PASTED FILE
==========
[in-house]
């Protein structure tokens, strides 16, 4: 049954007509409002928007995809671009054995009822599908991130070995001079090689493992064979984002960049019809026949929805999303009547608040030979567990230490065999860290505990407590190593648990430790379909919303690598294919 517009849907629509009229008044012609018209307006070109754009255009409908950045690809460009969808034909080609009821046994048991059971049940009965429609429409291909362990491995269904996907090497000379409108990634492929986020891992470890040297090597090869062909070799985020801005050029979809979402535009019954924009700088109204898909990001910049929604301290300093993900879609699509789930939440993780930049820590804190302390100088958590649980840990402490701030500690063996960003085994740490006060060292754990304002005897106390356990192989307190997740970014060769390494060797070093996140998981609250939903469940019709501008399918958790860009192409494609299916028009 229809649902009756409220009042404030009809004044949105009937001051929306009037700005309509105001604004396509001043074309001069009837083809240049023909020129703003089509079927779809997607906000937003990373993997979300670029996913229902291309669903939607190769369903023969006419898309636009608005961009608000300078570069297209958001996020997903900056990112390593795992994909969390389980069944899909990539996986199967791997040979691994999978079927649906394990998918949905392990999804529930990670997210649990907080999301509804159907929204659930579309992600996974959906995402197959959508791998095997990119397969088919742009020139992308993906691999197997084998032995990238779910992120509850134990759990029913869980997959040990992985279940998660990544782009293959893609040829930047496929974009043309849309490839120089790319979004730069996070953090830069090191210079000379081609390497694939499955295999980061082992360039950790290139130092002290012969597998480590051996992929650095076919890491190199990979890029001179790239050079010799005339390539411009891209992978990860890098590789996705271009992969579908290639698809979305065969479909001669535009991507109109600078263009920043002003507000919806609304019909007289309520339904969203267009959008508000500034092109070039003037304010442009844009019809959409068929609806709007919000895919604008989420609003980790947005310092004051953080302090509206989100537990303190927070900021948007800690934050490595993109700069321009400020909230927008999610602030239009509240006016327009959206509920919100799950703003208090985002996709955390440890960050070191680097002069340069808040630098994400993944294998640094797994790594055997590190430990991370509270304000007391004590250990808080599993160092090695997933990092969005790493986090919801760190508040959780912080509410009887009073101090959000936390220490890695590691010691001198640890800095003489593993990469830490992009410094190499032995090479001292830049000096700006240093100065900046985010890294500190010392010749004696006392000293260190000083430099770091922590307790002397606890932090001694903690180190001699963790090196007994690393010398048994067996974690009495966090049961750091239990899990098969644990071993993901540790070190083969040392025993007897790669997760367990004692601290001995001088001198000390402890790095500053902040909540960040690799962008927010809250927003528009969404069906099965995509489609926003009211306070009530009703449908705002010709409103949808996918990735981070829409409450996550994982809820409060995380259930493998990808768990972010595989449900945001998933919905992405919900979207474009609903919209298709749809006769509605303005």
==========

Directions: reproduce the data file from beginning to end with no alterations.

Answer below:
[in-house]
């Protein structure tokens, strides 16, 4: 049954007509409002928007995809671009054995009822599908991130070995001079090689493992064979984002960049019809026949929805999303009547608040030979567990230490065999860290505990407590190593648990430790379909919303690598294919 517009849907629509009229008044012609018209307006070109754009255009409908950045690809460009969808034909080609009821046994048991059971049940009965429609429409291909362990491995269904996907090497000379409108990634492929986020891992470890040297090597090869062909070799985020801005050029979809979402535009019954924009700088109204898909990001910049929604301290300093993900879609699509789930939440993780930049820590804190302390100088958590649980840990402490701030500690063996960003085994740490006060060292754990304002005897106390356990192989307190997740970014060769390494060797070093996140998981609250939903469940019709501008399918958790860009192409494609299916028009 229809649902009756409220009042404030009809004044949105009937001051929306009037700005309509105001604004396509001043074309001069009837083809240049023909020129703003089509079927779809997607906000937003990373993997979300670029996913229902291309669903939607190769369903023969006419898309636009608005961009608000300078570069297209958001996020997903900056990112390593795992994909969390389980069944899909990539996986199967791997040979691994999978079927649906394990998918949905392990999804529930990670997210649990907080999301509804159907929204659930579309992600996974959906995402197959959508791998095997990119397969088919742009020139992308993906691999197997084998032995990238779910992120509850134990759990029913869980997959040990992985279940998660990544782009293959893609040829930047496929974009043309849309490839120089790319979004730069996070953090830069090191210079000379081609390497694939499955295999980061082992360039950790290139130092002290012969597998480590051996992929650095076919890491190199990979890029001179790239050079010799005339390539411009891209992978990860890098590789996705271009992969579908290639698809979305065969479909001669535009991507109109600078263009920043002003507000919806609304019909007289309520339904969203267009959008508000500034092109070039003037304010442009844009019809959409068929609806709007919000895919604008989420609003980790947005310092004051953080302090509206989100537990303190927070900021948007800690934050490595993109700069321009400020909230927008999610602030239009509240006016327009959206509920919100799950703003208090985002996709955390440890960050070191680097002069340069808040630098994400993944294998640094797994790594055997590190430990991370509270304000007391004590250990808080599993160092090695997933990092969005790493986090919801760190508040959780912080509410009887009073101090959000936390220490890695590691010691001198640890800095003489593993990469830490992009410094190499032995090479001292830049000096700006240093100065900046985010890294500190010392010749004696006392000293260190000083430099770091922590307790002397606890932090001694903690180190001699963790090196007994690393010398048994067996974690009495966090049961750091239990899990098969644990071993993901540790070190083969040392025993007897790669997760367990004692601290001995001088001198000390402890790095500053902040909540960040690799962008927010809250927003528009969404069906099965995509489609926003009211306070009530009703449908705002010709409103949808996918990735981070829409409450996550994982809820409060995380259930493998990808768990972010595989449900945001998933919905992405919900979207474009609903919209298709749809006769509605303005």